Super Mario World 2: Yoshiís Island
Because I donít believe graphics make the difference between good games and bad games, I wonít bother to rate graphics in my reviews unless there are glitches or abnormalities that affect gameplay. In this case, there are no issues of that sort. If you wish to judge the graphics, you are free to look at the screenshots and decide for yourself. I took these shots myself, so enjoy.
Our good friend Koopa Troopa
Story/Concept (Genre) 8.5/10
This game took a pretty nice risk in that it introduced both Yoshi as a playable character, and Baby Mario and Luigi. Taking the main character of a series and turning him into a baby is a big risk, but it pays off well here.
Bowser is still the main bad guy, but youíre not rescuing the princess here; youíre rescuing Luigi. Kamekís botched abduction attempt leaves the baby Mario falling from the sky and onto Yoshiís Island, where a team of Yoshis set off with Mario to find Luigi and put Bowser and Kamek in their place.
For Mario titles, this is a welcome deviation from the norm. Itís not complicated and it works.
Beautiful art style
Gameplay is simple and brilliant. Yoshi can swallow enemies and turn them into eggs, which he can throw at other enemies, burst clouds with (and these clouds contain items), bounce off walls, or throw through obstacles. There are several different types of eggs with various effects, and up to six can follow Yoshi at a time.
Four different types of eggs shown here.
Yoshi can jump, flutter jump (which can get a little more distance out of his jump), transform into four different vehicles, and pound the ground, which has become a series staple. While Yoshiís moves are all new to the Mario series (except jumping, of course) theyíre easy to understand and pick up, and they fit.
Also unique is that Yoshi has no health meter. Instead, when Yoshi takes damage, Mario is thrown off and floats around the level in a bubble. A timer begins to count down and Yoshi must recover Mario before it runs out. The timer starts at ten seconds but can increase to thirty if enough stars are collected.
Grab that whiny baby!
While the game mostly consists of Yoshi moving from the beginning of the level to the end, players are encouraged to set high scores for each level. Points can be gained by collecting stars (and keeping them by not being hit), flowers, and red coins. There are five flowers and twenty red coins hidden in each level, adding to the replay value of the game and giving players more to do than simply find the end of the level. 100 points is the max score for every level.
Perfect score? Me? Of course.
Controls feel natural and are easy to pick up and play from the beginning. Not much to say about them. The only complaint is that when throwing eggs, a crosshair appears in front of Yoshi and bobs up and down; pressing the A button again launches an egg in whatever direction the crosshair is at the time. This makes precise multiple shots difficult to pull off in a timely manner, but itís not a major issue during gameplay.
Bounce eggs off walls to reach coins and items otherwise unobtainable.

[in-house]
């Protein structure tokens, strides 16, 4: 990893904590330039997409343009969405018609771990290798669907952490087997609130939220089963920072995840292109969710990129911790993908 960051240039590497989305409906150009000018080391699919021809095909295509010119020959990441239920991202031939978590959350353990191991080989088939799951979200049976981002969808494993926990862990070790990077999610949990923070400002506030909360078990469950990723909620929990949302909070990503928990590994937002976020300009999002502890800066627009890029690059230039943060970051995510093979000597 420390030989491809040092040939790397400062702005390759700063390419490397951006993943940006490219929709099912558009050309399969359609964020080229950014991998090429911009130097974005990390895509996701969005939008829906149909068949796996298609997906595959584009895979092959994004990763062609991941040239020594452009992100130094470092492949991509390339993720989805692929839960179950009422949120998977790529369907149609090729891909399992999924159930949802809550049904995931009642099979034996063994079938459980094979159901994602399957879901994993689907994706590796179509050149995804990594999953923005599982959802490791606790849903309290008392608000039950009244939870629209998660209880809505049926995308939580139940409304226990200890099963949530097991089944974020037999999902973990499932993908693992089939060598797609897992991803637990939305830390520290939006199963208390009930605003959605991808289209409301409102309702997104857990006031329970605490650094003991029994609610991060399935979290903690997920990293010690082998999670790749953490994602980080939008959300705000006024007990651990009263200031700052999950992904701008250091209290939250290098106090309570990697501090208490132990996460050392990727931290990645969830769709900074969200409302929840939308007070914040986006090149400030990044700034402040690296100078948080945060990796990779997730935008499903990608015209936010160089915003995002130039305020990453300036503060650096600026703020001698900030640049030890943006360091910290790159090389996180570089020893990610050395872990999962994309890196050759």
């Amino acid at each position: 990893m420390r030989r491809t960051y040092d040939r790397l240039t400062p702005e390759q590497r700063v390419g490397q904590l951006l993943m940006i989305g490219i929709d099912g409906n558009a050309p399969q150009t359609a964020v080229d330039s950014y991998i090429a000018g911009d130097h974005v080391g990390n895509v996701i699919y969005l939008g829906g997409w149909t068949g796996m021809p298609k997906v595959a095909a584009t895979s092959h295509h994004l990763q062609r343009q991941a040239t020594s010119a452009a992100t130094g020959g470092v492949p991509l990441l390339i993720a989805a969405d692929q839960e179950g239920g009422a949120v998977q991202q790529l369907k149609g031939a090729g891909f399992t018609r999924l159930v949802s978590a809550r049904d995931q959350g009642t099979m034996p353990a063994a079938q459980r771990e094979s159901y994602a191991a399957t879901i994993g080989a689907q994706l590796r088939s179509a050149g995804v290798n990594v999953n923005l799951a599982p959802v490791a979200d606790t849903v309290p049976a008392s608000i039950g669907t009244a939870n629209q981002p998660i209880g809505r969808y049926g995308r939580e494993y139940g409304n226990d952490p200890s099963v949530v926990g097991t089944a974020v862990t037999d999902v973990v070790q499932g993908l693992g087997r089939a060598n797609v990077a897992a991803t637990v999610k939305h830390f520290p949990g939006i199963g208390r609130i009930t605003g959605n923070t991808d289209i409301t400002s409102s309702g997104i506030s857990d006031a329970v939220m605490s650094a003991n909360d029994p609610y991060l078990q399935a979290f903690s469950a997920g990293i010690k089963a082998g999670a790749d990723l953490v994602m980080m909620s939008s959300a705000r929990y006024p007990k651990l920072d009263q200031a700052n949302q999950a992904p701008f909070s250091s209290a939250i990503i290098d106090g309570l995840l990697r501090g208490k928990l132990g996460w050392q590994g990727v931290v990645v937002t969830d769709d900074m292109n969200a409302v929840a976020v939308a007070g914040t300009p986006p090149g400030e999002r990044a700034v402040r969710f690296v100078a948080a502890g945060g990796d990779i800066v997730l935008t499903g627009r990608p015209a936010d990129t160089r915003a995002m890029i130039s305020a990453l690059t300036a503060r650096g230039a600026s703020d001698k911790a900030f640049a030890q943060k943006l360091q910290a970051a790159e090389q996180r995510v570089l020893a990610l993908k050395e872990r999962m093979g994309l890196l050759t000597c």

The sounds here really impressed me. Everything is crisp and clear, and the music was catchy and iconic while being a departure from traditional Mario tunes. The only problem is that when Yoshi is hit and Mario is throw off, he floats around and cries incessantly, and thereís few things more annoying than a crying baby that cries in the same tone every second.
Replay Value 6/10
Going back and earning perfect scores should keep perfectionists busy for a while, but you might find yourself earning perfect scores quite often if youíre skilled enough, and that means you wonít be playing every level more than once unless you want to. Thereís also secret multiplayer mini-games to keep you coming back, but thatís about it.
Grabbing a red coin.
Just secret mini-games. You can look up the code online or discover it in-game. The games are pretty lame with the exception of one, and they donít offer much in the way of entertainment.
Fan Service 8/10
Yoshi fans got what they wanted, thatís for sure. Old enemies from Super Mario Bros. 2 return for the first time in seven years along with classics like Goomba and Paratroopa, and thereís plenty of new enemies as well. The only problem is that our favorite princess doesnít make an appearance, and this is the first console Mario game where Luigi is not playable and there is no two-player option.
What Makes This Game Great
Great controls, great new art style, great music, and just general greatness. It was new, it was a risk, and it worked. The bosses were all new except the last one, but you played against him in a totally new way. The bosses were really what sold me on this game. Kamek comes by and pumps a normal enemy up to gigantic proportion, and you have to find a way to defeat it. Awesome.
Kamek turns regular enemies into huge bosses.
What Could Make This Game Better
Honestly, not a whole lot. I would have liked it better if you were rescuing Baby Peach and could have a second player play as Baby Luigi, and I suppose there could have been better multiplayer, but thatís not really what this game was all about, so Iím not complaining.
The Bottom Line 8/10
This game is a classic and definitely worth picking up. One of the best games of its time and still holds its own against other 2D side-scrollers today.